Commission Continues to Argue Representation Issue in Gitmo Case
By Sgt. Sara Wood, USA
American Forces Press Service
NAVAL STATION GUANTANAMO BAY, Cuba, Apr. 7, 2006 Defense and prosecution attorneys in the military commissions case of an accused al Qaeda propagandist continued the argument here today about whether the detainee has the right to represent himself.
Ali Hamza Ahmad Sulayman al Bahlul, a Yemeni believed to be a close associate of Osama bin Laden, did not appear at his commissions hearing today, leaving Army Maj. Thomas Fleener, his appointed military defender, alone at the table.
Bahlul asked to represent himself in August 2004, but a ruling by John D. Altenburg Jr., the appointing authority for the Defense Department's Office of Military Commissions, ruled that self-representation in a military commission is "impracticable."
Fleener has since filed a motion requesting the presiding officer, Army Col. Peter Brownback III, to allow Bahlul to represent himself, or to refer the issue to Altenburg for review.
Arguing for his motion today, Fleener cited briefs from ethics lawyers and related cases, and said that the right to self-representation is a fundamental common law recognized internationally. Denying the accused detainees the right to self-representation would go against the president's military order governing the detention, treatment and trial of noncitizens in the war on terror, which states the accused must receive a full and fair trial, he said.
"Mr. al Bahlul and I don't want to be together," Fleener said. "We can't help it if the secretary of defense and his delagees have messed this up, but they have. They're not following the president's mandate."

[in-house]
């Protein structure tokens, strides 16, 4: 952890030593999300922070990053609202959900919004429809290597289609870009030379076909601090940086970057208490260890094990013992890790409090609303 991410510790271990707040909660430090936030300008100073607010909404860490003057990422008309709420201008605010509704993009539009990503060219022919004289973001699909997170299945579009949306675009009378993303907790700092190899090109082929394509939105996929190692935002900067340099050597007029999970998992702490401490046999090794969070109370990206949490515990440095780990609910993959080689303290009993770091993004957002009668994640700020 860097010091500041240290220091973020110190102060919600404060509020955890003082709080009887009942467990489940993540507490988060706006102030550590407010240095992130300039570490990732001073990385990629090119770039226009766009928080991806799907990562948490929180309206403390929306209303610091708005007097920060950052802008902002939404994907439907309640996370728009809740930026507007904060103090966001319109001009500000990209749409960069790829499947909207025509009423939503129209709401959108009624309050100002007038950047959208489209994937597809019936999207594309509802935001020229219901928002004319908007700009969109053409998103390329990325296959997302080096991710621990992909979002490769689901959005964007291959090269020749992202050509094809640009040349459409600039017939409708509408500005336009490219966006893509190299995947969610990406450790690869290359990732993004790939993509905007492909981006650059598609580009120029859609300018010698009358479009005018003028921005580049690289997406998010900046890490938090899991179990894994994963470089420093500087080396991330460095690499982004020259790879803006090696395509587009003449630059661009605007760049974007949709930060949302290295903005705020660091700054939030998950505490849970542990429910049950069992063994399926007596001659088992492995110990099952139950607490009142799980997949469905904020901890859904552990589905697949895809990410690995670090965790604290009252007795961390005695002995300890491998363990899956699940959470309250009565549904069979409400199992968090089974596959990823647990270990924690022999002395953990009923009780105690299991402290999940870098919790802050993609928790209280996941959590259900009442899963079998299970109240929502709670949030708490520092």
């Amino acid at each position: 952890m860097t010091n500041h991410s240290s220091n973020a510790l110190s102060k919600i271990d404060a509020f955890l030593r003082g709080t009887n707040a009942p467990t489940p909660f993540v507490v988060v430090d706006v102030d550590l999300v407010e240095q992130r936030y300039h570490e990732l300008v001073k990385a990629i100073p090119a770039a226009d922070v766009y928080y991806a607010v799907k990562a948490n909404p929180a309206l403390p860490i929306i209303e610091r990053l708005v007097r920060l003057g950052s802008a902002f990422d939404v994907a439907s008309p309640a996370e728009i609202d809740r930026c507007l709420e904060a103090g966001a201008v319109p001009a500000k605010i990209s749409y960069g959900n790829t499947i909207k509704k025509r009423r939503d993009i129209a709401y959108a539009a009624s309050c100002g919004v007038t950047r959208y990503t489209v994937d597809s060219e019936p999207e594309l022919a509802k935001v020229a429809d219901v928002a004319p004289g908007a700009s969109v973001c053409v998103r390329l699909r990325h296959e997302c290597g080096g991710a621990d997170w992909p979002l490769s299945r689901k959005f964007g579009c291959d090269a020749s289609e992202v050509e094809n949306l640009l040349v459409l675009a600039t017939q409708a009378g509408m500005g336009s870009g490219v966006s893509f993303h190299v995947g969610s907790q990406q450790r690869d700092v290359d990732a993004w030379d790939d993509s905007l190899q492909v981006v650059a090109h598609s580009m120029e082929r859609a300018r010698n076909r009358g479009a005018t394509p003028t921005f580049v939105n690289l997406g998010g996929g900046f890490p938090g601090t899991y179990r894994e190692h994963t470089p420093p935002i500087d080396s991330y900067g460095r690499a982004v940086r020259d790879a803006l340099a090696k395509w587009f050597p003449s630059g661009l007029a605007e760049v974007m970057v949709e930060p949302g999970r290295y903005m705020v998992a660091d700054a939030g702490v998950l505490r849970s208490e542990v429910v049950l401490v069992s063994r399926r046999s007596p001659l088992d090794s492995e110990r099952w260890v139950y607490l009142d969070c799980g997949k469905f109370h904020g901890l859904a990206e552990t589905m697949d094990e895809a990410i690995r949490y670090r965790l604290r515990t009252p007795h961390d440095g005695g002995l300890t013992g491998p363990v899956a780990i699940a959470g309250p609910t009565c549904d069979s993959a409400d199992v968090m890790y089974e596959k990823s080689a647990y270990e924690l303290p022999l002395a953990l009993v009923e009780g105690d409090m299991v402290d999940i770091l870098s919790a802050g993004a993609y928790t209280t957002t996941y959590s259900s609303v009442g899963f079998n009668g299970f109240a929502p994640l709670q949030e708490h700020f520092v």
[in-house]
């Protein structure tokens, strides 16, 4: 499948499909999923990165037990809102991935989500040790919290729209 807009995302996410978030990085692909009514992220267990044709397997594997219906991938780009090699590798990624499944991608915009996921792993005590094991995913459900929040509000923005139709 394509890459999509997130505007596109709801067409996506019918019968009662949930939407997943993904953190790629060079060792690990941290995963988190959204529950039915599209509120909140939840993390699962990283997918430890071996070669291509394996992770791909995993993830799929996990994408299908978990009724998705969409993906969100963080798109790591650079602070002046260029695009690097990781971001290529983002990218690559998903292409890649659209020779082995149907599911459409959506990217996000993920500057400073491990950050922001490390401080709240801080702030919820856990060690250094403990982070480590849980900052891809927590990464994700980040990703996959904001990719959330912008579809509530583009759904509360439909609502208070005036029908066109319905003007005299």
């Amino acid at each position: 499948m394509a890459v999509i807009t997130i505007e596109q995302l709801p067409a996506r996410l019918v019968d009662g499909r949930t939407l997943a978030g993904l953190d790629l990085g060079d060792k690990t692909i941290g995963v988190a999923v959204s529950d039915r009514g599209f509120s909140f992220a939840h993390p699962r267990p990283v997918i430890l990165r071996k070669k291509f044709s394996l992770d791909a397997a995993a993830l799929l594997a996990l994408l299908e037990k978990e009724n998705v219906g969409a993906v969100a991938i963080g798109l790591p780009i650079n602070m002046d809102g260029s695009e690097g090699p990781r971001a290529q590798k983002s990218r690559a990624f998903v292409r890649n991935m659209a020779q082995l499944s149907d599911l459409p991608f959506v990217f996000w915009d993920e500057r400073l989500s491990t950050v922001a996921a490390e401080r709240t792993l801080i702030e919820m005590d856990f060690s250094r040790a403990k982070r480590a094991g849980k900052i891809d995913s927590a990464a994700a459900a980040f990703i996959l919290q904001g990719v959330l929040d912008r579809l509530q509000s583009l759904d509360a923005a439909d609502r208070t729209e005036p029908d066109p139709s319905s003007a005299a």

The previous decision to deny Bahlul's request for self-representation was based mainly on the question of whether Bahlul would do a good job, Fleener said. How Bahlul conducts his own defense is not important and not what guarantees a full and fair trial, he said.
"The test isn't whether a guy's going to do a good job, it's whether he has the right," he said.
The prosecution countered Fleener's argument by saying that his briefs came from attorneys, not ethical experts. Also, the compelling interest in this case is that it deals with national security issues, the prosecution attorney said, because classified information will be involved, and issued a reminder that the country is at war.
The prosecution also questioned whether Brownback has the authority to give Bahlul the right to represent himself, since a decision has already been made about this issue.
Brownback said he would rule on the matter of self-representation in due course.
The issue of self-representation has arisen several times throughout the military commissions process. Several detainees have said they do not trust Americans, and specifically servicemembers, and therefore wish to act as their own lawyers.